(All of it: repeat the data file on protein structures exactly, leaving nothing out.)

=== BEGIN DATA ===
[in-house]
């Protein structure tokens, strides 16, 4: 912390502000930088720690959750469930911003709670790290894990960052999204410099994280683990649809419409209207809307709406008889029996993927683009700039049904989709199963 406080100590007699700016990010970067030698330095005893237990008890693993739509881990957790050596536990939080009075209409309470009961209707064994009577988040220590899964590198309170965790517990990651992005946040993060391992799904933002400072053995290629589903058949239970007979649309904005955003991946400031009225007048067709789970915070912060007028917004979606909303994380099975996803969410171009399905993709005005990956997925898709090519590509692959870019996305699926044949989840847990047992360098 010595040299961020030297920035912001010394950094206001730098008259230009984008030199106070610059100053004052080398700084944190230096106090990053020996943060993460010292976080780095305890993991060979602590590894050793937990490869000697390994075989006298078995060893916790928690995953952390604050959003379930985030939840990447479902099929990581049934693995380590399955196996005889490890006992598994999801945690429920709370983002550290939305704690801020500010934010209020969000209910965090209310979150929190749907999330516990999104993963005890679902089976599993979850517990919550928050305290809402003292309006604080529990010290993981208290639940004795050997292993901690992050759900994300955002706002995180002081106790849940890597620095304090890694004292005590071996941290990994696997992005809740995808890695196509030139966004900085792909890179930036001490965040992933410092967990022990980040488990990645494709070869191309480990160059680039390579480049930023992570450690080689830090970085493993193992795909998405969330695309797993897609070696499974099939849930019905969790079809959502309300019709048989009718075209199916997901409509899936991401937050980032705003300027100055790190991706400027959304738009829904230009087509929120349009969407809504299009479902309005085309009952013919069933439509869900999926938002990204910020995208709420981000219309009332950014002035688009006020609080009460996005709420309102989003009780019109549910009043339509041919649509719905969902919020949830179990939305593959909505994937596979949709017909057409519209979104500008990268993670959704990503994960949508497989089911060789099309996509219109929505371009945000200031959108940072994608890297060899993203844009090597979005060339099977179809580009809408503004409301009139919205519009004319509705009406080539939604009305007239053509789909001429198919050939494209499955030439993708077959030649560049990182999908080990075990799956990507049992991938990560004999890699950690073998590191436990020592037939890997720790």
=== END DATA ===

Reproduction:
[in-house]
């Protein structure tokens, strides 16, 4: 912390502000930088720690959750469930911003709670790290894990960052999204410099994280683990649809419409209207809307709406008889029996993927683009700039049904989709199963 406080100590007699700016990010970067030698330095005893237990008890693993739509881990957790050596536990939080009075209409309470009961209707064994009577988040220590899964590198309170965790517990990651992005946040993060391992799904933002400072053995290629589903058949239970007979649309904005955003991946400031009225007048067709789970915070912060007028917004979606909303994380099975996803969410171009399905993709005005990956997925898709090519590509692959870019996305699926044949989840847990047992360098 010595040299961020030297920035912001010394950094206001730098008259230009984008030199106070610059100053004052080398700084944190230096106090990053020996943060993460010292976080780095305890993991060979602590590894050793937990490869000697390994075989006298078995060893916790928690995953952390604050959003379930985030939840990447479902099929990581049934693995380590399955196996005889490890006992598994999801945690429920709370983002550290939305704690801020500010934010209020969000209910965090209310979150929190749907999330516990999104993963005890679902089976599993979850517990919550928050305290809402003292309006604080529990010290993981208290639940004795050997292993901690992050759900994300955002706002995180002081106790849940890597620095304090890694004292005590071996941290990994696997992005809740995808890695196509030139966004900085792909890179930036001490965040992933410092967990022990980040488990990645494709070869191309480990160059680039390579480049930023992570450690080689830090970085493993193992795909998405969330695309797993897609070696499974099939849930019905969790079809959502309300019709048989009718075209199916997901409509899936991401937050980032705003300027100055790190991706400027959304738009829904230009087509929120349009969407809504299009479902309005085309009952013919069933439509869900999926938002990204910020995208709420981000219309009332950014002035688009006020609080009460996005709420309102989003009780019109549910009043339509041919649509719905969902919020949830179990939305593959909505994937596979949709017909057409519209979104500008990268993670959704990503994960949508497989089911060789099309996509219109929505371009945000200031959108940072994608890297060899993203844009090597979005060339099977179809580009809408503004409301009139919205519009004319509705009406080539939604009305007239053509789909001429198919050939494209499955030439993708077959030649560049990182999908080990075990799956990507049992991938990560004999890699950690073998590191436990020592037939890997720790």